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one unit. we really have four kind of overlapping areas, we have the climate team, which is, they do cover a variety of areas. we have energy efficiency, then we have renewables and we have green building and they all have some level of overlap this terms of responsibility. one of the reasons we broke them up is because the unit was pretty big and it was harder to manage as a large unit. but then you lose some of the synergies when you separate them out. >> this is all very interesting. i guess i would say when there are significant budget cuts to individual departments like --. >> clean transportation? >> clean transportation you said we're cutting by 37 percent so there won't be any electric vehicle programs. i think it's very helpful for us to understand. but it would be great also to understand in climate and renewables and in green building what those
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budget cuts would actually lead to in terms of programmatic change if we can't actually meet them with sort of grant funding on an on-going basis. >> we kind of go through this process almost every year where we do a snapshot of the budget when it gets submitted but we're always pulling grants in throughout the year and we very rarely actually have had to make cuts. so this time between transportation, if we don't get general fund support we definitely will have to make cuts. however, in the other two areas i'm still hopeful we will match the track record of previous years and be able to pull in extra and not have to cut programs. >> commissioner stevenson. >> just quickly, can you tell us tomorrow when you meet with the mayor are you also going to be talking about eventually moving the hacto implementation person over to the city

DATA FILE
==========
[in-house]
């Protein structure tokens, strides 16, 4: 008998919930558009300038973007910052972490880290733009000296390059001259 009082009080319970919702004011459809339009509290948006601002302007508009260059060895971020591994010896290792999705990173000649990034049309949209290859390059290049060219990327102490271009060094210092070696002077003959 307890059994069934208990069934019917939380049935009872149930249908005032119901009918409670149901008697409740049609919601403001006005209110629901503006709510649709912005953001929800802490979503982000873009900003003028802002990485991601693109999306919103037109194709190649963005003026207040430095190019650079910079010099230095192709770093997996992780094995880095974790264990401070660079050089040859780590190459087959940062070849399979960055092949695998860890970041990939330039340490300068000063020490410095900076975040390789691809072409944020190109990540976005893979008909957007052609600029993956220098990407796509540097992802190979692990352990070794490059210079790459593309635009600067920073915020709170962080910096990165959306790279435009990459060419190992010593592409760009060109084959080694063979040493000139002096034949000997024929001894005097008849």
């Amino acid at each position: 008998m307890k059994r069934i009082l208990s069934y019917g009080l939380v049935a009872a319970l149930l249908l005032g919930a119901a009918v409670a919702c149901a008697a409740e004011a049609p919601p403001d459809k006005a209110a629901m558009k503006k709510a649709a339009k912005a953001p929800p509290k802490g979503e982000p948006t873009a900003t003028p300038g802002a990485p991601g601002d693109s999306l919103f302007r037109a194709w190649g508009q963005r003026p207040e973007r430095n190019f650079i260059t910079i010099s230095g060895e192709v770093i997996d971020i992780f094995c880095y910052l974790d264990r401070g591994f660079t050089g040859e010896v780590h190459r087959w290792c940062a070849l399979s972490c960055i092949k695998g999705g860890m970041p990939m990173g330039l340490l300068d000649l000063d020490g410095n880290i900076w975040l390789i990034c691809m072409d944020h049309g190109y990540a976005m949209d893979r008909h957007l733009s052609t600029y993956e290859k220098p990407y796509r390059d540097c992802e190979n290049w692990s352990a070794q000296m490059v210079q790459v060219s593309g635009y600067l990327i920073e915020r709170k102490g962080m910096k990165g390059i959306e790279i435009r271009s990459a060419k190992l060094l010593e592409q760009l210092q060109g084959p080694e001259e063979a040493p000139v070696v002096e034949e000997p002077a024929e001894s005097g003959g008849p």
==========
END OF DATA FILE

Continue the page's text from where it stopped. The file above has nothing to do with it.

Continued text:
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administrator's office? >> i'm sure that will be part of the conversation, yes. >> you know, piggybacking off of commissioner josefowitz, yeah, it just seems as if some of the things that are kind of focused in the same way, it would be interesting at some point in time in the year maybe to talk about that with the director seeing there is some budget savings in terms of outreach and things of that nature. because it seems to me that, you know, having all these multiple departments when they still kind of intermingle in the same area seems a little inefficient for people doing efficiency. yeah, so i think at some point in time i think in concert with the director one of our committees may want to take that on looking at the
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budget and the program at different times we have had different committees to look at this and look at that and change those things up. i don't recall it actually engaging the department in the structure of its departments, but it may be one of those things we may want to take a look at next year. >> i also think that it would be great to assign outreach according to the program areas that they are supporting as opposed to having it separated out from sort of a business unit perspective. i think then that makes more sense that we're going to be spending x, clean transportation if x percent of that is outreach, that would be a neat way to look at it in the future. >> actually there was a time when we did that, when we didn't have a separate outreach budget, it was all embedded in the individual program budget and maybe that needs to be